You need ways of cheering up after the voices have stopped as what they say will stick in your mind. Then you can restore your self-esteem more. Spending time with friends and family can soothe any remaining criticism from the voice. Having a wish list also works here. So, you feel less depressed.

You need to tell yourself you deserve the best in life and to be happy. The voices will contradict this, so you must keep reminding yourself. You can use this as a maxim in life and tell yourself the voices are being very unfair. You can tell them that though they might not accept it.

The voice may find your weaknesses and try to exploit them as a punishment. This in my case for causing 9/11. You need to tell the voice you don’t deserve to be punished to stop this. Again, having family on your side will carry as much authority as the voice does. So they can help to persuade it there is no reason to punish which will also make you feel safer from them.

Sometimes the need to be a good person can cause too much remorse. You need to be aware of this. The voices might try to take advantage of this and try to criticise you further. Yet again this too will have an answer. So we don’t beat ourselves up too much about it.

The voices can reinforce self-hatred, particularly in individuals struggling with feelings of being a “loser.” As a result, these individuals find it challenging to see themselves positively and develop self-esteem. The voices may also criticize one for feeling like a “loser.” Answering this requires learning to genuinely like oneself, which can be a difficult process.

The saying, “Just be yourself,” often holds truth, allowing you to stand up to the voice. However, individuals grappling with feelings of being a “loser” might find it hard to embrace this advice alone. Addressing the voice’s criticisms might involve working on one’s psychological perspective and self-acceptance. It’s essential to recognize that changing this psychology will be a gradual and challenging journey.

Learning to genuinely like yourself is vital for developing self-esteem. Creating a list of your good points and faults allows you to make an overall assessment of yourself. From there, you can work on developing new positive attributes and continually add to the list. Furthermore, actively addressing, and correcting aspects you dislike is essential for personal growth.

It’s essential not to be submissive to the voice’s criticisms, just as one shouldn’t allow others to criticize without response. Learning to stand up for yourself and finding the courage to do so is necessary. However, if learned submissiveness from childhood is present, this process may be more challenging. The voice may criticize you for perceived weakness, but this can be answered by recognizing your efforts to build courage.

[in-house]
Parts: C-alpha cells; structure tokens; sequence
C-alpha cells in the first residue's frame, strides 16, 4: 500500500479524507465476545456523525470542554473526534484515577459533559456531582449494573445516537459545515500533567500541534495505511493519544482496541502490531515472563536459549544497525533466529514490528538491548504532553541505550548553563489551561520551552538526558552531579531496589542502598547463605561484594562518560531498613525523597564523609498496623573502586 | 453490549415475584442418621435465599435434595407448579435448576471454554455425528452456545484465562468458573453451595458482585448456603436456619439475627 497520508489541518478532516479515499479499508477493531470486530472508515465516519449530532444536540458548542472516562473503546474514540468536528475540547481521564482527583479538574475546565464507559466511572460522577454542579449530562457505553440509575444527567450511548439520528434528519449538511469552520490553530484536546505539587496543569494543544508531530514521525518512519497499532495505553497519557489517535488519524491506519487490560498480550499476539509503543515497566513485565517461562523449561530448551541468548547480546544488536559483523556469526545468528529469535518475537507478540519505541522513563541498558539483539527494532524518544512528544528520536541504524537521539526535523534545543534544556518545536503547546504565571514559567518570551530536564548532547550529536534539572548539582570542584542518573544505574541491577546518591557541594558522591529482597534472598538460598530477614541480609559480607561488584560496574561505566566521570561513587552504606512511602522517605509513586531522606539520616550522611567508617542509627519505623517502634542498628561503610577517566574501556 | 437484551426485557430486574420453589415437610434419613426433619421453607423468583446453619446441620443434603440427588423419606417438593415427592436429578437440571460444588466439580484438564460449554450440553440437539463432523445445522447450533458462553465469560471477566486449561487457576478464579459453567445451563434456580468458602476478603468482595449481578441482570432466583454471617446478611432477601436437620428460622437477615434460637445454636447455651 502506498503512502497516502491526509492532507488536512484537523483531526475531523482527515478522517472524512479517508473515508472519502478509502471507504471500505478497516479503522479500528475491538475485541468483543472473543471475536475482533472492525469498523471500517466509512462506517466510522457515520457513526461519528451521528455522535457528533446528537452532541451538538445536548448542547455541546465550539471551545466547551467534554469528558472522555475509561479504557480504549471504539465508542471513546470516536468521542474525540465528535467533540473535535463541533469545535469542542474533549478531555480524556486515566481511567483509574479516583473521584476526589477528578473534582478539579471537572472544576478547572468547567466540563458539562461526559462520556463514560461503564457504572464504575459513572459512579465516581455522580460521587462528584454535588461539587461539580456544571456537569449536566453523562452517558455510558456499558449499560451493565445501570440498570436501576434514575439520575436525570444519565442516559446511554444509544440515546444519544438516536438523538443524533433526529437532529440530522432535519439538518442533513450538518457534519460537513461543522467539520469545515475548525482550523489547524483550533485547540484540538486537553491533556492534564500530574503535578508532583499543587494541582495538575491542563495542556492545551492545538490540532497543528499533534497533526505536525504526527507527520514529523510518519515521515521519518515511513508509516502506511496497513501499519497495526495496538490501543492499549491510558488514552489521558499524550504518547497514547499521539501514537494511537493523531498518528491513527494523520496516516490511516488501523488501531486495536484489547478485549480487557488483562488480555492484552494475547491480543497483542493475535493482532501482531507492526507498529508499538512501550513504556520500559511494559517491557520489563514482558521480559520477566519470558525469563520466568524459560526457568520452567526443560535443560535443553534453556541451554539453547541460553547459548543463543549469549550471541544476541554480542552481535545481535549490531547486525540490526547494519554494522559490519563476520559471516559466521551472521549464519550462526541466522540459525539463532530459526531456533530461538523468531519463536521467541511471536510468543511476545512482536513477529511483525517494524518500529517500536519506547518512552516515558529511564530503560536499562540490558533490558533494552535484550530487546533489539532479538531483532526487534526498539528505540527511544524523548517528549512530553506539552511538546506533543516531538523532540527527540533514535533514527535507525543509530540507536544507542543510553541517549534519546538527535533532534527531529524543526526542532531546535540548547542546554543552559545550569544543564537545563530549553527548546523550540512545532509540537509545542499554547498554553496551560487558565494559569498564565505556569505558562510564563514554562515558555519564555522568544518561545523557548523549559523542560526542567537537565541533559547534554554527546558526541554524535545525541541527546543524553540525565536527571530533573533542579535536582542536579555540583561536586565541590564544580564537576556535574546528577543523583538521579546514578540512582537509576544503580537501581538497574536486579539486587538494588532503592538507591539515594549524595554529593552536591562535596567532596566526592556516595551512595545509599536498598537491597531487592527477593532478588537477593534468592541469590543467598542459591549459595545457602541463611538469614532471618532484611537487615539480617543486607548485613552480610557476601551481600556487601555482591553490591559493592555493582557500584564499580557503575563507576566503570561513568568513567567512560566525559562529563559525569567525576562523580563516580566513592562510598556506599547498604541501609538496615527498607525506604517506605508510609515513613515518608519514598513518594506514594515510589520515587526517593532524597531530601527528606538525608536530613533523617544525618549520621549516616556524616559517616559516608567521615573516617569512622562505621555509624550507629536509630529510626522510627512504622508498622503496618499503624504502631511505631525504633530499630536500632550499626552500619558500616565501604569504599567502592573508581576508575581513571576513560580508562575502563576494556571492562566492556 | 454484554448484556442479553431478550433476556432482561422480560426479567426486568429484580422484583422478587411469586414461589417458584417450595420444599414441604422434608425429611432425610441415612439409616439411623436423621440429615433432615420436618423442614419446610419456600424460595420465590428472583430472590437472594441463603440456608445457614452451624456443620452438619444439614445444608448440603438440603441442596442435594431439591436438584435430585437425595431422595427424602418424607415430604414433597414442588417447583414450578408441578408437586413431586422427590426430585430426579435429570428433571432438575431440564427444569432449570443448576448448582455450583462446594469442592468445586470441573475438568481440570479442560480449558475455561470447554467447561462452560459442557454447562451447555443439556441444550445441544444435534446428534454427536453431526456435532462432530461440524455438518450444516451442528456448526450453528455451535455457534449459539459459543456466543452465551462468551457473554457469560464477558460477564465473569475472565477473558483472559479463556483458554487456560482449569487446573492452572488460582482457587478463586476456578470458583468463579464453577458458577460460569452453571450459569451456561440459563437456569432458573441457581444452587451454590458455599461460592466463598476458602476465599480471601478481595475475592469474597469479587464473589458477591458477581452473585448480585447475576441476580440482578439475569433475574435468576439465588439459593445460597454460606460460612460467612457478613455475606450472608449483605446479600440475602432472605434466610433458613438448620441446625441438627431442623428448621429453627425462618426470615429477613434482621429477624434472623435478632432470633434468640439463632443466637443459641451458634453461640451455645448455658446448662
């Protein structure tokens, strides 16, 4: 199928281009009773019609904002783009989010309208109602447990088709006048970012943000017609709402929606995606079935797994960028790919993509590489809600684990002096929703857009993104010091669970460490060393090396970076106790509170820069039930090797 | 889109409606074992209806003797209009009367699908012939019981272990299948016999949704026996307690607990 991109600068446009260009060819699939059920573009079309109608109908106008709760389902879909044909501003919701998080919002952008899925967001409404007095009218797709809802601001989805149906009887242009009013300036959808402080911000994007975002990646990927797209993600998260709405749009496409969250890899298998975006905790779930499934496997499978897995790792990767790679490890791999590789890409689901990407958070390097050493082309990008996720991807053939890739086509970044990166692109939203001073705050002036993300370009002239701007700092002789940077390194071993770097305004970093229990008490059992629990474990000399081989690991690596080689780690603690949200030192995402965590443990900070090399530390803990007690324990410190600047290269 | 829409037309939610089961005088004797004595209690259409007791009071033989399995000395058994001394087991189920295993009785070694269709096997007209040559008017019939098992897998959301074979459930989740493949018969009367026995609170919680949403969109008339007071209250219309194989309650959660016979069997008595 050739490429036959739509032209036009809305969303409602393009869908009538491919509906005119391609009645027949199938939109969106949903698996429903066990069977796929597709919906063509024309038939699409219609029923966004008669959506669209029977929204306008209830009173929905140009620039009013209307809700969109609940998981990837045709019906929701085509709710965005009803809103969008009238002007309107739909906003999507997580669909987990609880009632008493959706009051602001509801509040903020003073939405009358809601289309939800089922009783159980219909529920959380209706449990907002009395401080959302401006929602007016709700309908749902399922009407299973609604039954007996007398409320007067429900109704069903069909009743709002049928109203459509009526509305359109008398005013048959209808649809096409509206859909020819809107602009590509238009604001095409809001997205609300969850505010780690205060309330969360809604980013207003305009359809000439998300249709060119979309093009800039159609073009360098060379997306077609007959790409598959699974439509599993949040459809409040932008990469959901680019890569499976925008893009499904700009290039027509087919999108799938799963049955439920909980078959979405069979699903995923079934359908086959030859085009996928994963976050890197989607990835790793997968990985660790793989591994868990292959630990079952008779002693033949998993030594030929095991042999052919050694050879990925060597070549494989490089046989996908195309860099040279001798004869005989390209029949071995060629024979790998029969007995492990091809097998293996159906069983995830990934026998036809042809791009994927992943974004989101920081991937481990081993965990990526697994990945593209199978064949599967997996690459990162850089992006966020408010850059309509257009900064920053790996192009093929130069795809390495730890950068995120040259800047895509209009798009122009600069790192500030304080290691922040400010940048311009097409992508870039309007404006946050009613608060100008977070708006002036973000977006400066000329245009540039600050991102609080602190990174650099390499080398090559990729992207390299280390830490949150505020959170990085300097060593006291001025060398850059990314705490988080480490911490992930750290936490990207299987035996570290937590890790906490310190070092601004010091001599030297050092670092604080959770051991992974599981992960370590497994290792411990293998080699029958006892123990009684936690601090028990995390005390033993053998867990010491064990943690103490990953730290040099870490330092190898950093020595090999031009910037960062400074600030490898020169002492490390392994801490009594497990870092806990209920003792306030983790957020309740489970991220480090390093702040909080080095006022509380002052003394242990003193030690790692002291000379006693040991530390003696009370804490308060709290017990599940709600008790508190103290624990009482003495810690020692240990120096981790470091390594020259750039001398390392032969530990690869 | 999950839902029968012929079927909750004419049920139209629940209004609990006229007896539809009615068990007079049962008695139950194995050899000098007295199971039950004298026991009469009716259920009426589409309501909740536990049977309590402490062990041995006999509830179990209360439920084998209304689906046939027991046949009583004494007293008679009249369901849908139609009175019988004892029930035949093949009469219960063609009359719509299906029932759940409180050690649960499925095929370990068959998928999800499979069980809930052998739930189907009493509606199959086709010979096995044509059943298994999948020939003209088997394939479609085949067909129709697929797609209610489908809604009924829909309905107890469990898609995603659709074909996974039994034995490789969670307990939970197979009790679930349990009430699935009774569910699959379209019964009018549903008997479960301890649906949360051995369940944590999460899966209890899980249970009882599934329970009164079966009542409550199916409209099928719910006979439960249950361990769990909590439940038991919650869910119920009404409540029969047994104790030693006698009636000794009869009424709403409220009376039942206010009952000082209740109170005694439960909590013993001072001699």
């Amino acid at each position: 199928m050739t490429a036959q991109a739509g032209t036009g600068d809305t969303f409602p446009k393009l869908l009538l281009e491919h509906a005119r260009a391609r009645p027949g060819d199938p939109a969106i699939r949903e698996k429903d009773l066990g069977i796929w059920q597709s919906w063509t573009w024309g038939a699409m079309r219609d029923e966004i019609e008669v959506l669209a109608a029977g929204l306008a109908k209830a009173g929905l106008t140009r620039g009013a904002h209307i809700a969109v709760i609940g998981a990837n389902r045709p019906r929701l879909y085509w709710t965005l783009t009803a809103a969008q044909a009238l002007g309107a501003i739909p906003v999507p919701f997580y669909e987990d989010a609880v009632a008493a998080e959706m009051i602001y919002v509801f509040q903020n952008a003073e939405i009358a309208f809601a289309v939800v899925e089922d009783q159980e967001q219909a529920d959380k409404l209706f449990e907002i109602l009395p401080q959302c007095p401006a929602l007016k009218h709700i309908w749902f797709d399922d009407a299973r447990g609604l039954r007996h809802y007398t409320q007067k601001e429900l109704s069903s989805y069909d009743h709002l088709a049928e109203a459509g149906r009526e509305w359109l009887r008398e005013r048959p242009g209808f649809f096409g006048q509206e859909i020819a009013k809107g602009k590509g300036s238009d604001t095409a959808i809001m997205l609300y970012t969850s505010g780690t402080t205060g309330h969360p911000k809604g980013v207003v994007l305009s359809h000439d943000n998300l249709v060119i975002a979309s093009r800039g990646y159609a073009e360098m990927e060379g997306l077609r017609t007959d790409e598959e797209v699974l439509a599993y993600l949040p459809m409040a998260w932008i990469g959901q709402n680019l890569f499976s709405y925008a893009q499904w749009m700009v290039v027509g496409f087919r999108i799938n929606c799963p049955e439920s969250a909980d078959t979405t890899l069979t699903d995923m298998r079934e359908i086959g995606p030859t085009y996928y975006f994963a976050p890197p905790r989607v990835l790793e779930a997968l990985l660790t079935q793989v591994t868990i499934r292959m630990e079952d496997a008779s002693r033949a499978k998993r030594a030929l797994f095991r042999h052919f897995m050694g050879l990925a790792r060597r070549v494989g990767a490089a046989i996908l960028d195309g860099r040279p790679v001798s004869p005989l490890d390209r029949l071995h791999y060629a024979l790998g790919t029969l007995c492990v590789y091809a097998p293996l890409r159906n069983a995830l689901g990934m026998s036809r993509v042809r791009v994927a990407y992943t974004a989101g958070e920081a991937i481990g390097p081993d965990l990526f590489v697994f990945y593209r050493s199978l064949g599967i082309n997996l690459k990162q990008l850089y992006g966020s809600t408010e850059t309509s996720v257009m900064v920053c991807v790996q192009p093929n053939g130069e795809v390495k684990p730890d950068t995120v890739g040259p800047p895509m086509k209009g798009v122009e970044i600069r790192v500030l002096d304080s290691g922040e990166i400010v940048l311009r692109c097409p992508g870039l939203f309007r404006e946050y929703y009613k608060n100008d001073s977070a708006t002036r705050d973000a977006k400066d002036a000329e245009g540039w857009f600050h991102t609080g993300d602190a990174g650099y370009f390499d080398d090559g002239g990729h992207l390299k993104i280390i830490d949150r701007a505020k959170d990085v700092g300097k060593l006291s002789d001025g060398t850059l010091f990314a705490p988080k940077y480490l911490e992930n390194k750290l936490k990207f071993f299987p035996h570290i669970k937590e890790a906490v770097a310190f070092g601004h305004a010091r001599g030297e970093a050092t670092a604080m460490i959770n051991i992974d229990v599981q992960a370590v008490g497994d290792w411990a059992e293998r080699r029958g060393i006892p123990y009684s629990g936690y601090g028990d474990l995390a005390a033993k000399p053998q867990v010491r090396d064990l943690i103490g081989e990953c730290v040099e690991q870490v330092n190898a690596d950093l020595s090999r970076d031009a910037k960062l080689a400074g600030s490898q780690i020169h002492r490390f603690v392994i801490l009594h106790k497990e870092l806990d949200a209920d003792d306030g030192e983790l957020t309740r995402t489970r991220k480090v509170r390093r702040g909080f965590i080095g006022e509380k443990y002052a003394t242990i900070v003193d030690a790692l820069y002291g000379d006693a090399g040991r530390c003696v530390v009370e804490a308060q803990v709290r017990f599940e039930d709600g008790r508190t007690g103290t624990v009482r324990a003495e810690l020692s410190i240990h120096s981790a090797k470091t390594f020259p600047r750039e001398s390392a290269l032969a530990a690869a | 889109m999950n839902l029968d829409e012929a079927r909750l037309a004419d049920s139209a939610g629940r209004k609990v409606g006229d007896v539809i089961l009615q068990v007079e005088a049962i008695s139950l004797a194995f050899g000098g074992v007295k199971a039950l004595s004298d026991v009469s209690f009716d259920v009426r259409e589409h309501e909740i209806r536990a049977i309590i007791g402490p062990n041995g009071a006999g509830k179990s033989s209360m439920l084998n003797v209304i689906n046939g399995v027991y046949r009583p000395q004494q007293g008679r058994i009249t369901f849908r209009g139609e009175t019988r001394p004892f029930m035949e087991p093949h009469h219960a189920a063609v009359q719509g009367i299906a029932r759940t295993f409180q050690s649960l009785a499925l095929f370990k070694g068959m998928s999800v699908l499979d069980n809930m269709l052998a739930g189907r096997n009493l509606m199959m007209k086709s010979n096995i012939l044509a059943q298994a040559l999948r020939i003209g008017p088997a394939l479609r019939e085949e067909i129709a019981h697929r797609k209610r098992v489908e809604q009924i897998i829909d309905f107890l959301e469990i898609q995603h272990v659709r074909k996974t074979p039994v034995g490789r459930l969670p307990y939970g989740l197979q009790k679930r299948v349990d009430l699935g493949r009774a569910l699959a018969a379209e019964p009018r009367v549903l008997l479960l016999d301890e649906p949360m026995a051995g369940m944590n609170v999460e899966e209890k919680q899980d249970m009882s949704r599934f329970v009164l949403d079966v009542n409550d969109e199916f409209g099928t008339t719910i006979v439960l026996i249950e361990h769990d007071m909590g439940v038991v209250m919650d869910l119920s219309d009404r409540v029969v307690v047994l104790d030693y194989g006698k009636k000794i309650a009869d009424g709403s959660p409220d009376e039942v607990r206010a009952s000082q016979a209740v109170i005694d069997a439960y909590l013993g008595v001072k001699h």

When facing criticism, it’s essential not to let the voice’s comments go unchallenged. Just as you would respond to others who criticize you, you should answer the voice back and defend yourself. Speaking with assertiveness and confidence can match the power of the voice. Finding courage may require gradual development, and having someone supportive by your side when confronting the voice can be beneficial. Ultimately, learning to stand up for yourself and respond to the voice in a confident manner is crucial for personal growth and overcoming its influence.

In the end the voices will be silenced, less frequent or quieter. That should allow long periods in between where you can learn to like yourself more. If the voices are there nearly all the time this will be much more difficult and may require a psychologist to get you started with it.


In conclusion, developing self-esteem through voice dialogue and understanding ourselves is essential for personal growth, overcoming the suffering caused by the voices and help us to self actualise. With the support of clinicians and our loved ones, we can successfully challenge the voices and enhance our self-worth despite the challenges of a diagnosis of schizophrenia.

If we can esteem ourselves this will help us self-actualise and not to have our identity spoiled by the illness. We are going to be a lot happier with ourselves and our lives. This will end the suffering which is inflicted by the voice and help us grow as people. This should be the goal for service users and clinician in dealing with schizophrenia and voice hearing.

– Mark Ellerby, 2023

Intervoice was set up to support the International Hearing Voices Movement, celebrating the diversity and creativity within it. We do what we can to share information and connect people with groups, networks and resources.